As Apple nears peak iPhone, the question becomes “what’s next?”
Apple's latest earning call was a bit of a mixed bag. On one hand, it announced a record-breaking profit of USD$18.4 billion for the three months ending December 26, 2016. On the other, iPhone sales only grew by 0.4% when compared to the same three-month period a year ago.
Despite the ludicrous amount of money Apple is bringing in, slowing iPhone sales have caused many to proclaim the golden goose dead. Apple isn't going anywhere, the iPhone isn’t going anywhere, but it's potentially hit a saturation point, and that's the kind of thing that spooks investors. The numbers suggest we've hit "peak iPhone", the point in time where everyone who wants an iPhone already has one. As such, there's less potential for growth, which in turn, devalues a company.
So how real is peak iPhone? Let's take a look at the numbers. Apple sold 74.8 million iPhones in the first full quarter of the iPhone 6 and iPhone 6s Plus ability. It sold 74.5 million iPhones during the first full quarter of iPhone 6 and iPhone 6 Plus availability. It sold 51 million iPhones during the first full quarter of iPhone 5s and iPhone 5c availability. And prior to that, it sold 47.8 million units during the first full quarter of iPhone 5 availability.
There's a clear trend; Apple sells a lot more iPhones when they don't have an "s" at the end of their name. It will certainly be interesting to how the iPhone 7 affects these figures in a year's time.
Of course, not everyone buys a new iPhone on a yearly or bi-yearly basis. Tim Cook himself said three in five iPhone owners – who bought their device before the iPhone 6 was launched in 2014 – have yet to upgrade to a big screen handset. That’s a lot of people using smartphones over two years old, but iOS’ maturity somewhat mitigates this.
As fun as getting your hand on new gadgets is, hardware has eclipsed software in the smartphone space. While the iPhone 5s wasn't perfect, it's a very comfortable place to be if you're waiting for the iPhone 7. It's got 1GB of RAM, the first truly great iPhone camera, more than enough processing power, and Touch ID for added convenience.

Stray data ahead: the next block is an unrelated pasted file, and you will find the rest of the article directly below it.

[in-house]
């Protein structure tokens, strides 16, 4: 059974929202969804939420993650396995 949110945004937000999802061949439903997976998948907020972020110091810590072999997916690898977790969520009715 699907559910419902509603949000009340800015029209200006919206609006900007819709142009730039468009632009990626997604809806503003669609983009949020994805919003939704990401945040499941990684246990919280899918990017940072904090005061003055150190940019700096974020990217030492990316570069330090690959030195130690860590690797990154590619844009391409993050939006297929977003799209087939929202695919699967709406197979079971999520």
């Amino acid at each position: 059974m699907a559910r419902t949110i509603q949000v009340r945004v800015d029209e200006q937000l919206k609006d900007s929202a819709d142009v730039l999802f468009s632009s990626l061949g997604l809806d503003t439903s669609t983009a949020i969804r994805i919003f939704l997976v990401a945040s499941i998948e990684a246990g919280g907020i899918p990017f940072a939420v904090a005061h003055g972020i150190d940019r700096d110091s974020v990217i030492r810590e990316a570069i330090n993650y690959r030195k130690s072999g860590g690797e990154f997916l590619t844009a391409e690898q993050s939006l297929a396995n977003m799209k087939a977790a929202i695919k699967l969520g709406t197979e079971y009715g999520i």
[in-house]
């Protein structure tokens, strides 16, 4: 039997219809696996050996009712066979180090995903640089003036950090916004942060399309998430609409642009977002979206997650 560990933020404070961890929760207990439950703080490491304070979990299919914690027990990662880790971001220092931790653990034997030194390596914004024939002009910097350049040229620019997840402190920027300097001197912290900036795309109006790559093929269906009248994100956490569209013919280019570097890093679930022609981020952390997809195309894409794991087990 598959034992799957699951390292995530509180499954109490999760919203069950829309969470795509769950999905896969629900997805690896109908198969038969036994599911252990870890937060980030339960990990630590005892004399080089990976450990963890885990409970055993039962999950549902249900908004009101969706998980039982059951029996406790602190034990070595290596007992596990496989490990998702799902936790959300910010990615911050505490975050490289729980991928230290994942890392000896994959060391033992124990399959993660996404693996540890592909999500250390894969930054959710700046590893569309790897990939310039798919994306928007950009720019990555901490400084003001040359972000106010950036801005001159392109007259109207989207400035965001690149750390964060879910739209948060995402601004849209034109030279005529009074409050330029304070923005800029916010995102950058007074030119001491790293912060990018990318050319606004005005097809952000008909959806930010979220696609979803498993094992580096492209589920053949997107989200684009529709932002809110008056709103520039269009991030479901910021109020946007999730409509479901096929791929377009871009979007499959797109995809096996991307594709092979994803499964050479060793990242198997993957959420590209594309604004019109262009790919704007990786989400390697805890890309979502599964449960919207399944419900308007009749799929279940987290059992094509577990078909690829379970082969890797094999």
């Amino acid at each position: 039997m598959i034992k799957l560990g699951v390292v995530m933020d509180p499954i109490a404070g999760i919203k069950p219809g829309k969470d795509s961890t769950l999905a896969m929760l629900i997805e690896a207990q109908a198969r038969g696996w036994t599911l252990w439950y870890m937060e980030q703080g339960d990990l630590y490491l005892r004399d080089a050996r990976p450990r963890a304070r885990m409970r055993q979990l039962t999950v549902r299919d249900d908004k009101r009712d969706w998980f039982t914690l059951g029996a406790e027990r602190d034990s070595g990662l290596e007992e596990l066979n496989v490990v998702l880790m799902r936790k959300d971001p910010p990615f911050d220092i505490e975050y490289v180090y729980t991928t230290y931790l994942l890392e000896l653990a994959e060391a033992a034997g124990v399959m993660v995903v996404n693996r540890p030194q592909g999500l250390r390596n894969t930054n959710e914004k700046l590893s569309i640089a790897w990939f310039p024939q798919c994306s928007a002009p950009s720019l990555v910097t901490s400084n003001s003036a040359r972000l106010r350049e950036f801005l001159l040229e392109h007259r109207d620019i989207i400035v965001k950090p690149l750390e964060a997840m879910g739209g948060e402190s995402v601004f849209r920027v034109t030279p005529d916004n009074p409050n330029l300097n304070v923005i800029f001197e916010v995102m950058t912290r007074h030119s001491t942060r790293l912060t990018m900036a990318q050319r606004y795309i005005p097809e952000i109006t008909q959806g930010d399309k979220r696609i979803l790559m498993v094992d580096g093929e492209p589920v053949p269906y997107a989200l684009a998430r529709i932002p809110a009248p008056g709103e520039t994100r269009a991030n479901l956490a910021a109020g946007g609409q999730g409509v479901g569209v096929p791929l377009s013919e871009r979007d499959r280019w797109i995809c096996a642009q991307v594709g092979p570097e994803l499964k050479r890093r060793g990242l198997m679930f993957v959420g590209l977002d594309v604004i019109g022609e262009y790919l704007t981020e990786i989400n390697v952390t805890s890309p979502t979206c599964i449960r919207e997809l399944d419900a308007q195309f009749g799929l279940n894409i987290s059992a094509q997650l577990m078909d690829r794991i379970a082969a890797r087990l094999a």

It's not the fastest iPhone on the market, but it's more than enough for the average user. Buying a new phone to save a few seconds when loading Facebook doesn't really make economic sense.
Hell, the iPhone 5 is still holding up alright too.
If I had to hazard a guess, most people don't really need the full extent of their phone's processing power. Facebook, Instagram and WhatsApp doesn't exactly require a lot of grunt. Faster is always nice, but it's not necessary.
We haven't exactly seen a must-have feature in an iPhone for a while either. I love having a bigger screen, but it seems like plenty are content with the iPhone 5's 4-inch display. 3D Touch is very cool, but developers are taking their time when it comes to supporting it.
Every iPhone is better than the last, but it feels like the tangible difference between generations is getting smaller and smaller – something I see as an industry-wide trend. Since the original iPhone’s launch, smartphones have gone from being an oddity to sophisticated devices that many of us use more than a PC. But as with PCs, the platform’s maturity means the year-to-year difference is a bit less noticeable. At the same time, if people are holding onto their iPhones for longer due to the fact they’re getting better, it means there are still a lot of people Apple can sell an iPhone 7 to.
The currently untapped Indian market also presents another iPhone growth opportunity for Apple, with the company expected to open its first stores there later this year.
While India's massive population gives Apple an incredible amount of people to try and sell an iPhone to, launching in the country would not be without it's challenges. Putting aside the nation's socioeconomic status, India's phone network is far from reliable, with many still users still stuck on 2G. Fragmented coverage also means that dual SIM phones are a must-have for anyone frequently travelling inter-state. While Apple doesn't sell a dual SIM iPhone, this is something it could potentially address with an "e-SIM" (an embedded rewritable chip that can connect to any telco the user has a plan with).